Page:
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Gut. 2014 Sep;63(9):1381-92. doi: 10.1136/gutjnl-2013-306709. Epub 2014 Jun 20.

A global consensus on the classification, diagnosis and multidisciplinary treatment of perianal fistulising Crohn's disease.

Author information

  • 1Department of Gastroenterology and Hepatology, Academic Medical Center, University of Amsterdam, Amsterdam, The Netherlands Robarts Research Institute, Amsterdam, The Netherlands.
  • 2Department of Surgery, Academic Medical Center, University of Amsterdam, Amsterdam, The Netherlands.
  • 3St. Vincent's Hospital and University of Melbourne, Melbourne, Australia.
  • 4Department of Radiology, Academic Medical Center, University of Amsterdam, Amsterdam, The Netherlands.
  • 5Robarts Research Institute, London, Ontario, Canada University of Western Ontario, London, Ontario, Canada.
  • 6Department of Medicine and Therapeutics, Institute of Digestive Disease, Prince of Wales Hospital, Chinese University of Hong Kong, Hong Kong, Hong Kong.
  • 7Department of Gastroenterology, Hospital Clinic Barcelona, IDIBAPS, CIBERehd, Barcelona, Spain.
  • 8Department of Gastroenterology, University of Leuven, Leuven, Belgium.
  • 9Department of Gastroenterology, Shanghai Tenth People's Hospital, Tongji University, Shanghai, China.
  • 10APRG, Imperial College, London, UK IBD Unit, St. Mark's Hospital, London, UK.
  • 11Robarts Research Institute, San Diego, CA, USA Division of Gastroenterology, University of California San Diego, La Jolla, California, USA.

Abstract

OBJECTIVE:

To develop a consensus on the classification, diagnosis and multidisciplinary treatment of perianal fistulising Crohn's disease (pCD), based on best available evidence.

METHODS:

Based on a systematic literature review, statements were formed, discussed and approved in multiple rounds by the 20 working group participants. Consensus was defined as at least 80% agreement among voters. Evidence was assessed using the modified GRADE (Grading of Recommendations Assessment, Development, and Evaluation) criteria.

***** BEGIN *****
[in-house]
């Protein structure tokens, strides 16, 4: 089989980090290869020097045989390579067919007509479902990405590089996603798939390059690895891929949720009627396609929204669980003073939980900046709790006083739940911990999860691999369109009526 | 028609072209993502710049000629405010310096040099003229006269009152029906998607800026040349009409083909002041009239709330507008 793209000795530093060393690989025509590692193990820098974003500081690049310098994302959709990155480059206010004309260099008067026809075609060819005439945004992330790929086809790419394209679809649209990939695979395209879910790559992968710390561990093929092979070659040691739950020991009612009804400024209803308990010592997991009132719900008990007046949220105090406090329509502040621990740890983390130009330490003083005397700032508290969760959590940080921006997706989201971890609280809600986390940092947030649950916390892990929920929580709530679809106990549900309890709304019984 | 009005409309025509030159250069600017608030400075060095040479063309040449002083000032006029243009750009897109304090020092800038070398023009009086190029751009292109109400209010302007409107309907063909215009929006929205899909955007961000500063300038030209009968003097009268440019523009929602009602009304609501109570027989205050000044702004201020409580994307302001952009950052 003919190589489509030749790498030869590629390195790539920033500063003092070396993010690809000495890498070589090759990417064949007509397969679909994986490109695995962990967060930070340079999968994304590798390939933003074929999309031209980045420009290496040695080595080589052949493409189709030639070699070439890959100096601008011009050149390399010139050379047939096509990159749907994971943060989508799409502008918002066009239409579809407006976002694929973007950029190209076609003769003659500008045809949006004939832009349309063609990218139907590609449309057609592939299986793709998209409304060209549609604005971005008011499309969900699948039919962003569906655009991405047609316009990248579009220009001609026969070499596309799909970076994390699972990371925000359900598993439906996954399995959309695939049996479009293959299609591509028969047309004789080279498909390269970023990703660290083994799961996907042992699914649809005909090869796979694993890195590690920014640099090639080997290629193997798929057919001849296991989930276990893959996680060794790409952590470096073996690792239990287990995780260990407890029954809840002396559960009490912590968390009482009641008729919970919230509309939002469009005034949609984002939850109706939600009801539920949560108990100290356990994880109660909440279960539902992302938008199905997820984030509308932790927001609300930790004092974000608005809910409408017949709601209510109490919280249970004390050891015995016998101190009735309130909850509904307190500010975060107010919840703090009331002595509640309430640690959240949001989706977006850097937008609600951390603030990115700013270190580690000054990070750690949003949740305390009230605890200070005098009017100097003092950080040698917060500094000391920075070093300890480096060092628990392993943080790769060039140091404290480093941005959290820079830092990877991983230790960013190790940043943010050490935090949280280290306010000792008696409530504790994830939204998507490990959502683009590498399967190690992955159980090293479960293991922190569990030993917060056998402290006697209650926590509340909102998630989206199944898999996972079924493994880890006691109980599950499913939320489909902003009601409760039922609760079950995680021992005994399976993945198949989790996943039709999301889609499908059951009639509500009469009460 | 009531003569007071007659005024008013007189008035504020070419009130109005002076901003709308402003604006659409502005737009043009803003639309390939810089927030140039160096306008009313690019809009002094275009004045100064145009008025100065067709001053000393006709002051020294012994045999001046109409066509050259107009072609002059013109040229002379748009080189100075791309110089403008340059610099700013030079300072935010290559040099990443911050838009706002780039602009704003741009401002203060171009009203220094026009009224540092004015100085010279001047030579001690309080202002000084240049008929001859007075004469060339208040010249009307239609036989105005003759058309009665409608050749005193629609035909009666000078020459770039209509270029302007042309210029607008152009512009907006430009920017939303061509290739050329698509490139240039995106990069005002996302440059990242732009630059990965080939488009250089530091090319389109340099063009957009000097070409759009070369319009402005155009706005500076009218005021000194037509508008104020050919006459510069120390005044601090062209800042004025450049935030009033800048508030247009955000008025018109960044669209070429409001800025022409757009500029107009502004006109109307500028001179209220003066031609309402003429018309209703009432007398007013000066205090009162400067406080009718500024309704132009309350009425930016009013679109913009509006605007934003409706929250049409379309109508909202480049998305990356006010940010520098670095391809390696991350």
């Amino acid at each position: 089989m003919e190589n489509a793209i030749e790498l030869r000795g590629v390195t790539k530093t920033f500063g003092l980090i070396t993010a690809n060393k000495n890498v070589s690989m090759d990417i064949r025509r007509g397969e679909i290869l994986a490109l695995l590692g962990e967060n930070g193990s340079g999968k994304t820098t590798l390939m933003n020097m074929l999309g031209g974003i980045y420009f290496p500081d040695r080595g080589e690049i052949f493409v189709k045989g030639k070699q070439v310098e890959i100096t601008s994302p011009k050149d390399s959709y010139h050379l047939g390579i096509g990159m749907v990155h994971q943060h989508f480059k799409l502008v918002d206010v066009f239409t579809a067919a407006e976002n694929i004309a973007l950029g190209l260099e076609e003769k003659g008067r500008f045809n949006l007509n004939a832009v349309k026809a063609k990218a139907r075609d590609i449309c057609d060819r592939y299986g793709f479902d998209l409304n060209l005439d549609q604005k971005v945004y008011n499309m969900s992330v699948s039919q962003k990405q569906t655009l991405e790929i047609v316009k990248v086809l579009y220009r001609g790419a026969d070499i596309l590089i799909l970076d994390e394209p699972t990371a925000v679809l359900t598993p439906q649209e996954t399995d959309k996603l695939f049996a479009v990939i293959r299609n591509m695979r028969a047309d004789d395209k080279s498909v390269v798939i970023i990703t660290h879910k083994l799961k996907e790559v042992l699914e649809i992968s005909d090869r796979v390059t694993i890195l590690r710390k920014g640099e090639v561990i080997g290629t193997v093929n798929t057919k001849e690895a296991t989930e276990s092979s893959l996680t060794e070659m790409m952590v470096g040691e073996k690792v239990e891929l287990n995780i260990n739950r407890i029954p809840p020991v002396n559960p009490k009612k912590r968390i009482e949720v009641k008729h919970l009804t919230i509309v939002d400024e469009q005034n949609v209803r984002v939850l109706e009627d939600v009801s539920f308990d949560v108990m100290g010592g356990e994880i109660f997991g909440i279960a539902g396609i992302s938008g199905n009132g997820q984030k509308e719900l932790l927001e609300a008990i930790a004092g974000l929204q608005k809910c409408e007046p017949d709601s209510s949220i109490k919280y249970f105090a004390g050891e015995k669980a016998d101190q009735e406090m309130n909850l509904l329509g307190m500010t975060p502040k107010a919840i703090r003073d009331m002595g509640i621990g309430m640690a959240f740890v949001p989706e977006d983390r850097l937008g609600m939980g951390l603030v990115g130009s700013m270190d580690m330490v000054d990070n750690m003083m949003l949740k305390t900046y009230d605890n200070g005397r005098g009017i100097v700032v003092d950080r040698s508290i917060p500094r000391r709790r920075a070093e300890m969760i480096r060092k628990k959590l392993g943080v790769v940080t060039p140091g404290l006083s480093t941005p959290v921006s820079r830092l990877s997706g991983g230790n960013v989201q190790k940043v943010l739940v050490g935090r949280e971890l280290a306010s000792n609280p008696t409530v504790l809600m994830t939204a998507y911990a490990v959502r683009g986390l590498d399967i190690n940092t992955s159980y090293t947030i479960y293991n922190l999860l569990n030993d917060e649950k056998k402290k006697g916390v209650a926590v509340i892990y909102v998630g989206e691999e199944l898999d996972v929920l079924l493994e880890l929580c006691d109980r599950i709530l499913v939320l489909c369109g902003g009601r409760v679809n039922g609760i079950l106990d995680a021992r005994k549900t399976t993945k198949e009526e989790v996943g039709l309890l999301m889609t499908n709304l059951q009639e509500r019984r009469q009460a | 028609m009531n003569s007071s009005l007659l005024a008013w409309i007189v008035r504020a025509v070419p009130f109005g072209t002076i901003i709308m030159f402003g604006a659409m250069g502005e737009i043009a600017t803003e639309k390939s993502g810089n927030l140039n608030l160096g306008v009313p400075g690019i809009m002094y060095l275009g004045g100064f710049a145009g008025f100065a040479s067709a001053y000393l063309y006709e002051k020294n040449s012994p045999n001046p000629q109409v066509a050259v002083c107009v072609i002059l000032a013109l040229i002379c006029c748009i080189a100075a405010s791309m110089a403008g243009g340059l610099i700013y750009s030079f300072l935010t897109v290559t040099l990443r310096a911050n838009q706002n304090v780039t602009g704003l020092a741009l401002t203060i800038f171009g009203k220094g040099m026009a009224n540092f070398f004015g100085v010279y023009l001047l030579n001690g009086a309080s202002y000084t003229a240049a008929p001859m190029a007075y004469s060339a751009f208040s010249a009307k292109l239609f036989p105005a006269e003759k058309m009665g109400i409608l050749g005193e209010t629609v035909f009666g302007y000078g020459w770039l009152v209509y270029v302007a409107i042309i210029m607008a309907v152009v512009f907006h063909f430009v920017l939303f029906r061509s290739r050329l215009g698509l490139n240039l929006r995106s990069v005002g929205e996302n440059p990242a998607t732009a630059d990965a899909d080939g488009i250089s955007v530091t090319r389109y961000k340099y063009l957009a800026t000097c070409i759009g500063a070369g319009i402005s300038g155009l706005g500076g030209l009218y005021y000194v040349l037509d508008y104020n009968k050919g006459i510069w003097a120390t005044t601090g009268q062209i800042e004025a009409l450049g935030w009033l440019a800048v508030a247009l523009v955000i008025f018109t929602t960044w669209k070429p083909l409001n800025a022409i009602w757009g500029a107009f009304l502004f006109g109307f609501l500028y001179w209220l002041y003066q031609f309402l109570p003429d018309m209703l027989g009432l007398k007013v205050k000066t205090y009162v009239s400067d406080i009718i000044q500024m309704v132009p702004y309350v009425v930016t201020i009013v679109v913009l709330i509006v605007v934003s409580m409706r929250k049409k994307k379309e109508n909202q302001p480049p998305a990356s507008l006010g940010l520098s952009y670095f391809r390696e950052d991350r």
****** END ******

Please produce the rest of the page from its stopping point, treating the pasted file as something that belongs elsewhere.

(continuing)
RESULTS:

Highest diagnostic accuracy can only be established if a combination of modalities is used. Drainage of sepsis is always first line therapy before initiating immunosuppressive treatment. Mucosal healing is the goal in the presence of proctitis. Whereas antibiotics and thiopurines have a role as adjunctive treatments in pCD, anti-tumour necrosis factor (anti-TNF) is the current gold standard. The efficacy of infliximab is best documented although adalimumab and certolizumab pegol are moderately effective. Oral tacrolimus could be used in patients failing anti-TNF therapy. Definite surgical repair is only of consideration in the absence of luminal inflammation.

CONCLUSIONS:

Based on a multidisciplinary approach, items relevant for fistula management were identified and algorithms on diagnosis and treatment of pCD were developed.

Published by the BMJ Publishing Group Limited. For permission to use (where not already granted under a licence) please go to http://group.bmj.com/group/rights-licensing/permissions.

KEYWORDS:

Crohn's Disease; Gastrointestinal Fistulae; IBD Clinical; Infliximab

PMID:
24951257
[PubMed - indexed for MEDLINE]
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